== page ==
In return for fulfilling the CE marking requirements, the manufacturer or its agent gets the opportunity to cover the entire European market using only one approval procedure for the topics covered in the miscellaneous directives. The member states of the EC cannot refuse any electronic or electrical product that has been CE marked (unless fraud suspected). For some products however, national regulations may exist, as long as the topics covered in these national regulations are not covered by a pan-European Directive: an example is Ergonomics for PC-related equipment in Germany.
The manufacturer needs however:
The CE mark is sufficient to allow exporting to all EC members states. There are some restrictions left over for language variations in user documentation, notably safety instructions should be in the language of the country to which the exports are being sent. The attachment of the CE mark to the product MUST be founded on a Compliance statement of the manufacturer or importer. The CE marking scheme has subsequently been extended to cover the following areas, where the links are to the relevant pages of the conformance.co.uk website (checked as live on 20 February 2007):
URLs for CE marking (checked as live on 20 February 2007):
The Recreational Craft Directive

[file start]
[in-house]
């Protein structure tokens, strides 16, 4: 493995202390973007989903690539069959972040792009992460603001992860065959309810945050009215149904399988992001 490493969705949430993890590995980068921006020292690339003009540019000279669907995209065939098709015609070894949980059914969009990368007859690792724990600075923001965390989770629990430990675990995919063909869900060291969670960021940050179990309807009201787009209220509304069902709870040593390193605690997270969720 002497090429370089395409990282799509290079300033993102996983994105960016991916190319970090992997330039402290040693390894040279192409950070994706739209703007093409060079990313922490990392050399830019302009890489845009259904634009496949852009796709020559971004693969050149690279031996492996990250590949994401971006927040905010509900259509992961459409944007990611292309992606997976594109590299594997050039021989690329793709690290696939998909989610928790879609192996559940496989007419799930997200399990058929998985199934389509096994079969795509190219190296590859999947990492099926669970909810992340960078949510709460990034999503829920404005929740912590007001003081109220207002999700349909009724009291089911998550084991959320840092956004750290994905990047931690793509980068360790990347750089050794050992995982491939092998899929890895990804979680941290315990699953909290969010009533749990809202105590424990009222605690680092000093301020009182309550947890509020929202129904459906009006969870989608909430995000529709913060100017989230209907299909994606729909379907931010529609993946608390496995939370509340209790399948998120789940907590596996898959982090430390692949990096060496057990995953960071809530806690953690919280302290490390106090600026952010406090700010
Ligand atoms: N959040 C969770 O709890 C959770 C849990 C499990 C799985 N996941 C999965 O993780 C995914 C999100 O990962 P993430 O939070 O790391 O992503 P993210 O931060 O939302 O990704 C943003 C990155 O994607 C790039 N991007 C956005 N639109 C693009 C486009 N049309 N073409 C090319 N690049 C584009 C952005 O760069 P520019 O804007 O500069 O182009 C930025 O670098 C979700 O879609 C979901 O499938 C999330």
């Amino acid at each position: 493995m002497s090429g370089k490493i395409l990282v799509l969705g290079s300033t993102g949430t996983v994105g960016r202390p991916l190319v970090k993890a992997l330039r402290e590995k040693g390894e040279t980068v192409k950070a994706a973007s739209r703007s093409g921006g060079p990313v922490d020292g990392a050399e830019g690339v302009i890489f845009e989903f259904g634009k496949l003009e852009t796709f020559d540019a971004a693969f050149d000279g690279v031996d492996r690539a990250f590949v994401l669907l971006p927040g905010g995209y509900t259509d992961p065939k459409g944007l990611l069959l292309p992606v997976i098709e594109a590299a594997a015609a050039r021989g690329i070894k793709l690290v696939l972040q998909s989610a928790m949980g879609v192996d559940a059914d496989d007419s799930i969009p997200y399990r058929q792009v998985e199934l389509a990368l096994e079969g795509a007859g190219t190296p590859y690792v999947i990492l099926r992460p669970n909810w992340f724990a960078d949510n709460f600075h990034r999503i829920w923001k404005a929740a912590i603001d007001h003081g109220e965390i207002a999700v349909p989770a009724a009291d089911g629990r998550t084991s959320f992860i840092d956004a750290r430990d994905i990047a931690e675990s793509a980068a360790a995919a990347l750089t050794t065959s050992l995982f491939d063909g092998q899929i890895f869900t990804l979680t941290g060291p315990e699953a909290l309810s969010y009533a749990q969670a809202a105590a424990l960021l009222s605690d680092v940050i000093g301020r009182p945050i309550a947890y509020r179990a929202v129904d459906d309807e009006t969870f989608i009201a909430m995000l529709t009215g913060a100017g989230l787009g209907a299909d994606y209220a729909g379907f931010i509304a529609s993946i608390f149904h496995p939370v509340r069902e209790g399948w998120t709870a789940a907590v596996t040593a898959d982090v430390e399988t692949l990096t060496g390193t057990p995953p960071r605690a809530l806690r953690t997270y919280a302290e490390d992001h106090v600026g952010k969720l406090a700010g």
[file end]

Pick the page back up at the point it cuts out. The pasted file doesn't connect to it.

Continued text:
The Recreational Craft Directive (94/25/EEC) Design and Construction of Boats from 2.5m to 24m hull length plus specified components (RCD) was published in Official Journal L164 (30 June 1994) and came into force on 16 June 1996 with the transitional period ending on 15 June 1998. It was implemented in the UK by the Recreational Craft Regulations 1996 (SI 1996:1353). The Directive does not apply to:
Particular items of equipment are also covered:
Administration requirements are that:
The oroginal RCD covered only recreational craft with hull lengths in the range 2.5-24 m. An amending Directive (2003/44/EC) extended the coverage to include personal watercraft, and integrated environmental protection requirements. The new Directive adopted exhaust emission limits (CO, HC, NOx and particulates) and noise limits levels for engines. Directive (2013/53/EU) dated 20 November 2013 for recreational craft and personal watercraft will effectively replace Directive 94/25/EC once implemented. There are additional exclusions in the new Directive for:
URLs for Recreational Craft Directive (checked as live on 20 February 2007):
Rules and Regulations for the Classification of Special Service Craft, 2004 .. for classification of mono-hull and multi-hull craft, yachts, high speed and light displacement craft constructed from steel, aluminium alloys and composites.
URLs for Classification Societies (checked as live on 20 February 2007):